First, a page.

Sunday, March 9, 2014
Latex and Lace
Just because I haven't been firing my kiln, does not mean I haven't been firing any work. I do also teach classes at Portland Pottery, and so typically have a few pieces in each of their firings. They have two gas kilns, and fire about once a week. Because some of my classes are at night, I often have the honor of shepherding the kiln through the latter stages of the firing. Usually the pieces I fire there are class demos, and as such not necessarily my best efforts, but every so once in a while I put one in that I have high hopes for.
In the kiln we fired on Thursday was such a one. It was a square plate made in a sling mold, which itself was made out of the square pottery boxes in which my clay from Laguna comes. These boxes are 12 inches on a side, fitting an 11" slab, which shrinks nicely to a diner plate size. This slab was cut with a stretched spring, creating an undulating surface.
It sort of kicked around my studio for awhile, one of those too-good-to-throw-away, not-sure-what-to-do-with pots, until I decided to bring it back to class to demonstrate the use of latex resist. This piece has two dipped layers of glaze - iron-saturate and celadon - with curlique resist patterns between them. I thought it was done, but then, as sometimes happens, a spontaneous demonstration broke out when I found a spritz bottle and an old bit of lace in my bag o' tricks. I filled the sprayer with watered-down cobalt glaze, then laid the lace over the piece and sprayed through it.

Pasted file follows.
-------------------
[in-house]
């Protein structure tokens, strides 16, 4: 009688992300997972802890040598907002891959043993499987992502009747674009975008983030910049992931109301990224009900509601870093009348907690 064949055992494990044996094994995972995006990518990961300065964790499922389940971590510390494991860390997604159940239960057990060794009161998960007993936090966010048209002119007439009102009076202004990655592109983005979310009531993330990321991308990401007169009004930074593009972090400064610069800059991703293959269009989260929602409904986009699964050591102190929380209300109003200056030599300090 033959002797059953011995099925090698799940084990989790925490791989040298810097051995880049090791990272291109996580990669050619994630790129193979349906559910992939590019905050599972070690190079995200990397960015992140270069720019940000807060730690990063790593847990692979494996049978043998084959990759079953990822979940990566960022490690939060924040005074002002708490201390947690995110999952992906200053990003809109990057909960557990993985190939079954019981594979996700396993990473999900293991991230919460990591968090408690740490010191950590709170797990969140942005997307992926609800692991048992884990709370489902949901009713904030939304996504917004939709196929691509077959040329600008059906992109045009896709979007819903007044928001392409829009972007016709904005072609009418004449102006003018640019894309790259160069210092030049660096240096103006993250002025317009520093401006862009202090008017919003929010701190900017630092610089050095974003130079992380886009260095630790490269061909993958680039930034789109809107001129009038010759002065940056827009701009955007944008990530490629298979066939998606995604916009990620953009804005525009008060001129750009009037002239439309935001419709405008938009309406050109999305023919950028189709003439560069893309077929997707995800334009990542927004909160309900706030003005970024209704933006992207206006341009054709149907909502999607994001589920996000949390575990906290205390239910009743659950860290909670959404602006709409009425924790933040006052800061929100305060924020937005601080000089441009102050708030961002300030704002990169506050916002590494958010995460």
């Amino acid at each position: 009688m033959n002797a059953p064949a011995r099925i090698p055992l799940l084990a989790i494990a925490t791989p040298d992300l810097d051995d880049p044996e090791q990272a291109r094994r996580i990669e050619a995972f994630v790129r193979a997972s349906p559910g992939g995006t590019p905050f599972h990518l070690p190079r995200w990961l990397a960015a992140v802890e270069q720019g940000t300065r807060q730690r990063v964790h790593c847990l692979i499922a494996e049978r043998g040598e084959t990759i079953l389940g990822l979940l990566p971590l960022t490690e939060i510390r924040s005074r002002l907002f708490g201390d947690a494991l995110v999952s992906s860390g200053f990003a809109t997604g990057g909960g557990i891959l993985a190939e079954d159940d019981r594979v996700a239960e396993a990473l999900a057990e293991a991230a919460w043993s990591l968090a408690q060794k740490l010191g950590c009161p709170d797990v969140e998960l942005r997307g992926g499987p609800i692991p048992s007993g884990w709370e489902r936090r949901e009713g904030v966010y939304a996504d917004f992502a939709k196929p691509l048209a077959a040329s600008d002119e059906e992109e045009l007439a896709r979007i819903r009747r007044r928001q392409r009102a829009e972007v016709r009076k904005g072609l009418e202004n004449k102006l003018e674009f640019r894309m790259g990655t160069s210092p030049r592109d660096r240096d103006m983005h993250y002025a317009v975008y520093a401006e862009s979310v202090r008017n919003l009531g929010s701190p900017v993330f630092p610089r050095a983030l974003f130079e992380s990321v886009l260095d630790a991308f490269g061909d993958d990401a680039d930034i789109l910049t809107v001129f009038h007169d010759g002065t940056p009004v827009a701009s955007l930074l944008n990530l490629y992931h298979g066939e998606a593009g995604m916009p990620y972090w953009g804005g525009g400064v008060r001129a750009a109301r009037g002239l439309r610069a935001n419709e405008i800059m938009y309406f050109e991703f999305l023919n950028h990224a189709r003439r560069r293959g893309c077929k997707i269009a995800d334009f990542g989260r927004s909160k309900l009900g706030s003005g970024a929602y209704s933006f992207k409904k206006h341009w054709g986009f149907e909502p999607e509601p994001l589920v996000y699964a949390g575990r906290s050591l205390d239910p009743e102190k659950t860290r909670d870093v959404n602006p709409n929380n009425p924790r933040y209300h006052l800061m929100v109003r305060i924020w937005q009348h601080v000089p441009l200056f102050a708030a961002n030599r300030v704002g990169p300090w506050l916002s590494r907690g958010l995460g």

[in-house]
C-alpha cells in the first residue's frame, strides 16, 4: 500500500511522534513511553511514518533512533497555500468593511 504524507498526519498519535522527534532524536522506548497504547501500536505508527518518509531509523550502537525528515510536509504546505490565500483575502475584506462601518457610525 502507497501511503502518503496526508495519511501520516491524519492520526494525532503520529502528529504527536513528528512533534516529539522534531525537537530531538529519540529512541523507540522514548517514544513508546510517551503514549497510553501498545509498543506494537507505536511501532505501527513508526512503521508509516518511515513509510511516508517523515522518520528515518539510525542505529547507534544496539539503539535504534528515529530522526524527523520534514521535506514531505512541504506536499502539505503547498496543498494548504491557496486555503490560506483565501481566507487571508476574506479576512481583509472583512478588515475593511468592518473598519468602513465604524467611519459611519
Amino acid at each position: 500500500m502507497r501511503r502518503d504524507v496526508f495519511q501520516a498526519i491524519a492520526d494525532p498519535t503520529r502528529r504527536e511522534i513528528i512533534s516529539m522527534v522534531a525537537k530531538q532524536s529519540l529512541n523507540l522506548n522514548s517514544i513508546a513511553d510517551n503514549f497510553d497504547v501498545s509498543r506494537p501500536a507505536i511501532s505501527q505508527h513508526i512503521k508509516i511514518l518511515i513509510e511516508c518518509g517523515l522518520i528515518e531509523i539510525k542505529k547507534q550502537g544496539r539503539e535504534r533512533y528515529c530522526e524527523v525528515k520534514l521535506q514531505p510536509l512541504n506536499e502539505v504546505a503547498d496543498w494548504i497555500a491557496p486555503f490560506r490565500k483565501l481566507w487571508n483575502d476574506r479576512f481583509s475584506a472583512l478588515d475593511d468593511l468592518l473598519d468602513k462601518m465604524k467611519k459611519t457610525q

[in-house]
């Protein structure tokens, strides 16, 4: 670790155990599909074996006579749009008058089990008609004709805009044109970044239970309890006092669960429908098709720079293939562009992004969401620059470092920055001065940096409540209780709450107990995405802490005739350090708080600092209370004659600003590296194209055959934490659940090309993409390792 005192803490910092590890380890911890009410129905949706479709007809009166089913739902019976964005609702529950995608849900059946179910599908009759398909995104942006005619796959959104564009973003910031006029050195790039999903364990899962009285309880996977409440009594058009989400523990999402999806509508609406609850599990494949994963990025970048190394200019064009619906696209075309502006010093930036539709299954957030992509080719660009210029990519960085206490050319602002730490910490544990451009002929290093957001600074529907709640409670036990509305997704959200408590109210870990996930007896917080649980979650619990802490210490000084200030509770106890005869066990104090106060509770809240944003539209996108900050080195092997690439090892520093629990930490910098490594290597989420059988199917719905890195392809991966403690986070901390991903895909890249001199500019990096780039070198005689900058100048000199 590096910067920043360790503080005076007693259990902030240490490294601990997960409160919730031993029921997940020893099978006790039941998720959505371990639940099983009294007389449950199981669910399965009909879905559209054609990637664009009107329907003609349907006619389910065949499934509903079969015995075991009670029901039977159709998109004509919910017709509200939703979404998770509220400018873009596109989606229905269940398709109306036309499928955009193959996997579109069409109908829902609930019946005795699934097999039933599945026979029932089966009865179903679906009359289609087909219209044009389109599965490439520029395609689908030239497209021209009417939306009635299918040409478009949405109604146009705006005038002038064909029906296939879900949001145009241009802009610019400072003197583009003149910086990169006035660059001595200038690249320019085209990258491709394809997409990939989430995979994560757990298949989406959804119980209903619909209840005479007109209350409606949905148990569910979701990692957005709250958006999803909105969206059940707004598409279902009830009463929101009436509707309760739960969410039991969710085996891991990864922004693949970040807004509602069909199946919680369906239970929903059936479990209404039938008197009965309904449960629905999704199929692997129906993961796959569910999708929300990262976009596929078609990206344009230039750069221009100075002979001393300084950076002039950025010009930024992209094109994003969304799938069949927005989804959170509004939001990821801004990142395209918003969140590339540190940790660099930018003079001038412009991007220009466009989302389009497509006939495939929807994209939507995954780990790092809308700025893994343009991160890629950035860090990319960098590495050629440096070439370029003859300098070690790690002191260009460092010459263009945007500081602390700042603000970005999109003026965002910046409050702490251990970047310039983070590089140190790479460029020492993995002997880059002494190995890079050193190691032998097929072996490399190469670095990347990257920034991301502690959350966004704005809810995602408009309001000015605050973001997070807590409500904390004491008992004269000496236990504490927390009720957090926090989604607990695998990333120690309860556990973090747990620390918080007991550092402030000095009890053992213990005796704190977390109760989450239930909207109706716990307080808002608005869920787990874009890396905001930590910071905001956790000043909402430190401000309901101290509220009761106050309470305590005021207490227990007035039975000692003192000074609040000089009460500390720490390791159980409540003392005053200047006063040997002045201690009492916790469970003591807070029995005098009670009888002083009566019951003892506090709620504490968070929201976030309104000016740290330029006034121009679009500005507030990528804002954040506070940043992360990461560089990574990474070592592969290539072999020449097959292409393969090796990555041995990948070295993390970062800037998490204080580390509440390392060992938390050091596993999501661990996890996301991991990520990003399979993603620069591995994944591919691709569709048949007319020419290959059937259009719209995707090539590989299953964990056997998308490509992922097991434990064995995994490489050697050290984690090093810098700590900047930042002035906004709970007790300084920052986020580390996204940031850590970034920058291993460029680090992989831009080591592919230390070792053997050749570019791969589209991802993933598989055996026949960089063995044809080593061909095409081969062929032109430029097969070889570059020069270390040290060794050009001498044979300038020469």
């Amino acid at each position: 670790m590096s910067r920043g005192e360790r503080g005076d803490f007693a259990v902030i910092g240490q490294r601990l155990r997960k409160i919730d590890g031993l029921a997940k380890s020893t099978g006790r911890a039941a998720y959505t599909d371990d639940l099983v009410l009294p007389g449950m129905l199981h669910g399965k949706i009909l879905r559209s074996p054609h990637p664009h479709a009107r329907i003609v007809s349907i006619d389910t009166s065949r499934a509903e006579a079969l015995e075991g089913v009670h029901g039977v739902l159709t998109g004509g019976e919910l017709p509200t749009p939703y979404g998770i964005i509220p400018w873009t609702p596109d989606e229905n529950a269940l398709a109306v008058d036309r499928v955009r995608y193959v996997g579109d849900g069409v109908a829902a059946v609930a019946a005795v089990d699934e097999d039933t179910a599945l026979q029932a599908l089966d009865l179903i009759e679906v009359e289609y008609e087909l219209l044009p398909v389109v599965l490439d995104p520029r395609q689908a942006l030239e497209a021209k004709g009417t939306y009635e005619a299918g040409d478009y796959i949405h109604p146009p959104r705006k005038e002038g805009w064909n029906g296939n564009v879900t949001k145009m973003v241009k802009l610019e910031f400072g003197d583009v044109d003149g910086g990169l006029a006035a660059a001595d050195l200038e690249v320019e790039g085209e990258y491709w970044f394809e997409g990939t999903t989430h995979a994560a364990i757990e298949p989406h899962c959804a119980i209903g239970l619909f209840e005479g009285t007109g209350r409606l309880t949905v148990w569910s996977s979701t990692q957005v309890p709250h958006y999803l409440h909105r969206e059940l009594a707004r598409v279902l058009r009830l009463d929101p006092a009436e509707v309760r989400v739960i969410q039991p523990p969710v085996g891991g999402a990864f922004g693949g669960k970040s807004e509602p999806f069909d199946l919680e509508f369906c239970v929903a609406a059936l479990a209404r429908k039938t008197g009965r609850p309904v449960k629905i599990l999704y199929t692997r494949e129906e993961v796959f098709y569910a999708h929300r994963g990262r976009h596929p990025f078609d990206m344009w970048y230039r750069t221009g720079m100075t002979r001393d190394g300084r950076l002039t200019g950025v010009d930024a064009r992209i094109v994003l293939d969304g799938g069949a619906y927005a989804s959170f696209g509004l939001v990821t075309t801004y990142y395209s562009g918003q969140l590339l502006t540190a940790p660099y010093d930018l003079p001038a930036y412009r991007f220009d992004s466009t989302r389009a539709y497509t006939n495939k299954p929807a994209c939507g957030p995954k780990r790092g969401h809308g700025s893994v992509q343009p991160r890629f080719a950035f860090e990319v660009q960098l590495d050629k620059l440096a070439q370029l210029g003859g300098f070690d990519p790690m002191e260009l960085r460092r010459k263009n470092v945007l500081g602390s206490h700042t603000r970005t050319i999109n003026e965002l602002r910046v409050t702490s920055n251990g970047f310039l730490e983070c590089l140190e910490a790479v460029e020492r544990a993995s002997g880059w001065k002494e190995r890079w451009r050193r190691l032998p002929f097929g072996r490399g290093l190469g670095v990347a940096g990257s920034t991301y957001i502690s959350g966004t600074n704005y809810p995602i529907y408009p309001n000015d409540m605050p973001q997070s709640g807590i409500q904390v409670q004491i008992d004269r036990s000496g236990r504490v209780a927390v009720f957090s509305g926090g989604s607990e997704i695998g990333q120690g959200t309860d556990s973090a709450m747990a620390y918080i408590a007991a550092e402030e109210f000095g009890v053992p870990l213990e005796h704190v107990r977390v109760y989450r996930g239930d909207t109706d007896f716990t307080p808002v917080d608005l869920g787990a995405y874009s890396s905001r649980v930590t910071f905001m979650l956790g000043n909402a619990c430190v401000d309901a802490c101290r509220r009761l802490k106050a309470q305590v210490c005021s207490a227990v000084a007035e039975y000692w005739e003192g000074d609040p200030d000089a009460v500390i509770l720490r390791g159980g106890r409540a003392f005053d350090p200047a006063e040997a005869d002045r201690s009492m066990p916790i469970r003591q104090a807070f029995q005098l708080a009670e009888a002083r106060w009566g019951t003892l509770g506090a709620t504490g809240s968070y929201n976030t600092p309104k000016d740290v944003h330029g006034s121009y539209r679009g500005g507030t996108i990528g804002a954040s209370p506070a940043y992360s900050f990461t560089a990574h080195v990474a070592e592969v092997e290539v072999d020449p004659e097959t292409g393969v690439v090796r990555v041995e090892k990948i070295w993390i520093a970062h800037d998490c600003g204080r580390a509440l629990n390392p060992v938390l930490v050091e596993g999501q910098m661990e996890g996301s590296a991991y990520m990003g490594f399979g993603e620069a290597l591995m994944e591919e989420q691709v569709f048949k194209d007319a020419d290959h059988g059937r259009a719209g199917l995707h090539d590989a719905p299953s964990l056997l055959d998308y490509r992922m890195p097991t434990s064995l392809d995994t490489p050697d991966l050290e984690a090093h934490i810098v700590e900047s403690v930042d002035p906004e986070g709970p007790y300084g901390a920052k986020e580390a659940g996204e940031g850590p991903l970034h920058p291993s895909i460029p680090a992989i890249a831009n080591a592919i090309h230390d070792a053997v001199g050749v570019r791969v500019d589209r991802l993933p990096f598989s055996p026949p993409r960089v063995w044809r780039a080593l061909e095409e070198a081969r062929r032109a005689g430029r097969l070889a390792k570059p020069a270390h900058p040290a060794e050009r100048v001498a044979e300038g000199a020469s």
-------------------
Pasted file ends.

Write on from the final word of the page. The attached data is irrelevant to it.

There's a bit lore among potters that if a piece looks too good going into the kiln, you won't like it when it comes out. If so, this one is doomed. But it seems to me that it stands a better chance than if it looks like shit going in, 'cause it ain't gonna get better! Anyway, I'll find out on Monday, when this kiln is unloaded.